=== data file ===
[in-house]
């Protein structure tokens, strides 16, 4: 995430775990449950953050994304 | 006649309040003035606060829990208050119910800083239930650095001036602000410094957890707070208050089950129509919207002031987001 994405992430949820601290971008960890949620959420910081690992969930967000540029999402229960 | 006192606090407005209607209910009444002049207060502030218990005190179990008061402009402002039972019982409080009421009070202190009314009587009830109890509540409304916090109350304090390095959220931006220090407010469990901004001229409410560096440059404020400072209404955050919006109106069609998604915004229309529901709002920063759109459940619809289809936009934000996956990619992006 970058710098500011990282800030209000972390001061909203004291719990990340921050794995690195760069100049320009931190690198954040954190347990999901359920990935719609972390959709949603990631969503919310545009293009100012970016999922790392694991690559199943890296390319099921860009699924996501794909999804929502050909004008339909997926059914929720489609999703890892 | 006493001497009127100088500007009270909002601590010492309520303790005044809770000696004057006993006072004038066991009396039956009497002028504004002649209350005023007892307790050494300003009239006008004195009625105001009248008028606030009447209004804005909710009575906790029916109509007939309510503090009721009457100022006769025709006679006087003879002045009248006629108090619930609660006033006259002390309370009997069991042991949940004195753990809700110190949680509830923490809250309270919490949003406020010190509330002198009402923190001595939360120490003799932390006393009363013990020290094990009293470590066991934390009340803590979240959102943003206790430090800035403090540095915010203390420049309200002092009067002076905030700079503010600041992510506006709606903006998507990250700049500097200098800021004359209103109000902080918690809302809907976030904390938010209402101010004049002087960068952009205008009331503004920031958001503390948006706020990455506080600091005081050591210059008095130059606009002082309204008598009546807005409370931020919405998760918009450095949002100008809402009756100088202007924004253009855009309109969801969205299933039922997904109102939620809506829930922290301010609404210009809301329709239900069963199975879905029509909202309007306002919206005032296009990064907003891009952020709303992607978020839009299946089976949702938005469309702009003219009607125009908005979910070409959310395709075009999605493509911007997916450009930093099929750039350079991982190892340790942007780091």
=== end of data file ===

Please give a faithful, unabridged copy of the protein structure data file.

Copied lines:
[in-house]
């Protein structure tokens, strides 16, 4: 995430775990449950953050994304 | 006649309040003035606060829990208050119910800083239930650095001036602000410094957890707070208050089950129509919207002031987001 994405992430949820601290971008960890949620959420910081690992969930967000540029999402229960 | 006192606090407005209607209910009444002049207060502030218990005190179990008061402009402002039972019982409080009421009070202190009314009587009830109890509540409304916090109350304090390095959220931006220090407010469990901004001229409410560096440059404020400072209404955050919006109106069609998604915004229309529901709002920063759109459940619809289809936009934000996956990619992006 970058710098500011990282800030209000972390001061909203004291719990990340921050794995690195760069100049320009931190690198954040954190347990999901359920990935719609972390959709949603990631969503919310545009293009100012970016999922790392694991690559199943890296390319099921860009699924996501794909999804929502050909004008339909997926059914929720489609999703890892 | 006493001497009127100088500007009270909002601590010492309520303790005044809770000696004057006993006072004038066991009396039956009497002028504004002649209350005023007892307790050494300003009239006008004195009625105001009248008028606030009447209004804005909710009575906790029916109509007939309510503090009721009457100022006769025709006679006087003879002045009248006629108090619930609660006033006259002390309370009997069991042991949940004195753990809700110190949680509830923490809250309270919490949003406020010190509330002198009402923190001595939360120490003799932390006393009363013990020290094990009293470590066991934390009340803590979240959102943003206790430090800035403090540095915010203390420049309200002092009067002076905030700079503010600041992510506006709606903006998507990250700049500097200098800021004359209103109000902080918690809302809907976030904390938010209402101010004049002087960068952009205008009331503004920031958001503390948006706020990455506080600091005081050591210059008095130059606009002082309204008598009546807005409370931020919405998760918009450095949002100008809402009756100088202007924004253009855009309109969801969205299933039922997904109102939620809506829930922290301010609404210009809301329709239900069963199975879905029509909202309007306002919206005032296009990064907003891009952020709303992607978020839009299946089976949702938005469309702009003219009607125009908005979910070409959310395709075009999605493509911007997916450009930093099929750039350079991982190892340790942007780091």